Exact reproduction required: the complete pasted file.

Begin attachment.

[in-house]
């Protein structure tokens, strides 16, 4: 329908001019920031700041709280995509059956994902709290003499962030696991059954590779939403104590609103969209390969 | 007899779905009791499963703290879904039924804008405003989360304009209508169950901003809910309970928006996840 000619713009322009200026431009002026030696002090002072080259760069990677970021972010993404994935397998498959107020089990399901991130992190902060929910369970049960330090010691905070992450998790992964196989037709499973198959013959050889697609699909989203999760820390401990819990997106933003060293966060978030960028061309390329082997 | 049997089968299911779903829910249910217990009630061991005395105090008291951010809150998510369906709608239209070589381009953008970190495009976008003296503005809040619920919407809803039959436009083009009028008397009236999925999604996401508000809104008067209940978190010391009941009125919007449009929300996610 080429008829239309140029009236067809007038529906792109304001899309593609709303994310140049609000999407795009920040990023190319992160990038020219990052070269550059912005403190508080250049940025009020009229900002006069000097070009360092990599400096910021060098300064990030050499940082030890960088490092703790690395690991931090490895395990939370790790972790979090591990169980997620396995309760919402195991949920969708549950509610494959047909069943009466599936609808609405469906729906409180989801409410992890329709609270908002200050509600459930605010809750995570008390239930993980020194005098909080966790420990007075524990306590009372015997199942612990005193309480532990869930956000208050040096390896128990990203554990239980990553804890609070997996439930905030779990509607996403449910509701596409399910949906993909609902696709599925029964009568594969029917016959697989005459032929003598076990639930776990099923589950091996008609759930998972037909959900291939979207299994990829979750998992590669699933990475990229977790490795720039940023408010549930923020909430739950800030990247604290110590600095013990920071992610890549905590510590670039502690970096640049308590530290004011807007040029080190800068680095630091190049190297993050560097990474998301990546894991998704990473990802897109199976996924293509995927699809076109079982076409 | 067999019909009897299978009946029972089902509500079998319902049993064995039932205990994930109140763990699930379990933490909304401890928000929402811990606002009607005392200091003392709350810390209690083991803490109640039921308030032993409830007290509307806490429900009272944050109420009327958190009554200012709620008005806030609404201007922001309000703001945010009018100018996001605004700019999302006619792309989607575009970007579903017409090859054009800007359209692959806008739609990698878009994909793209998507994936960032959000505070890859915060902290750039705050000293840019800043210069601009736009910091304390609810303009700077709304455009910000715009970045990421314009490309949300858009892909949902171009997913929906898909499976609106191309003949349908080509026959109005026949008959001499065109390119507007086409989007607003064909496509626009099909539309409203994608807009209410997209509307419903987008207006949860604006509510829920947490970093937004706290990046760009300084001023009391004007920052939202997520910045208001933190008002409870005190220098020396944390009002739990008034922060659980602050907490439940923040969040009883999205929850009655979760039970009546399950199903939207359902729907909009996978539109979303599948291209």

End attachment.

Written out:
[in-house]
């Protein structure tokens, strides 16, 4: 329908001019920031700041709280995509059956994902709290003499962030696991059954590779939403104590609103969209390969 | 007899779905009791499963703290879904039924804008405003989360304009209508169950901003809910309970928006996840 000619713009322009200026431009002026030696002090002072080259760069990677970021972010993404994935397998498959107020089990399901991130992190902060929910369970049960330090010691905070992450998790992964196989037709499973198959013959050889697609699909989203999760820390401990819990997106933003060293966060978030960028061309390329082997 | 049997089968299911779903829910249910217990009630061991005395105090008291951010809150998510369906709608239209070589381009953008970190495009976008003296503005809040619920919407809803039959436009083009009028008397009236999925999604996401508000809104008067209940978190010391009941009125919007449009929300996610 080429008829239309140029009236067809007038529906792109304001899309593609709303994310140049609000999407795009920040990023190319992160990038020219990052070269550059912005403190508080250049940025009020009229900002006069000097070009360092990599400096910021060098300064990030050499940082030890960088490092703790690395690991931090490895395990939370790790972790979090591990169980997620396995309760919402195991949920969708549950509610494959047909069943009466599936609808609405469906729906409180989801409410992890329709609270908002200050509600459930605010809750995570008390239930993980020194005098909080966790420990007075524990306590009372015997199942612990005193309480532990869930956000208050040096390896128990990203554990239980990553804890609070997996439930905030779990509607996403449910509701596409399910949906993909609902696709599925029964009568594969029917016959697989005459032929003598076990639930776990099923589950091996008609759930998972037909959900291939979207299994990829979750998992590669699933990475990229977790490795720039940023408010549930923020909430739950800030990247604290110590600095013990920071992610890549905590510590670039502690970096640049308590530290004011807007040029080190800068680095630091190049190297993050560097990474998301990546894991998704990473990802897109199976996924293509995927699809076109079982076409 | 067999019909009897299978009946029972089902509500079998319902049993064995039932205990994930109140763990699930379990933490909304401890928000929402811990606002009607005392200091003392709350810390209690083991803490109640039921308030032993409830007290509307806490429900009272944050109420009327958190009554200012709620008005806030609404201007922001309000703001945010009018100018996001605004700019999302006619792309989607575009970007579903017409090859054009800007359209692959806008739609990698878009994909793209998507994936960032959000505070890859915060902290750039705050000293840019800043210069601009736009910091304390609810303009700077709304455009910000715009970045990421314009490309949300858009892909949902171009997913929906898909499976609106191309003949349908080509026959109005026949008959001499065109390119507007086409989007607003064909496509626009099909539309409203994608807009209410997209509307419903987008207006949860604006509510829920947490970093937004706290990046760009300084001023009391004007920052939202997520910045208001933190008002409870005190220098020396944390009002739990008034922060659980602050907490439940923040969040009883999205929850009655979760039970009546399950199903939207359902729907909009996978539109979303599948291209």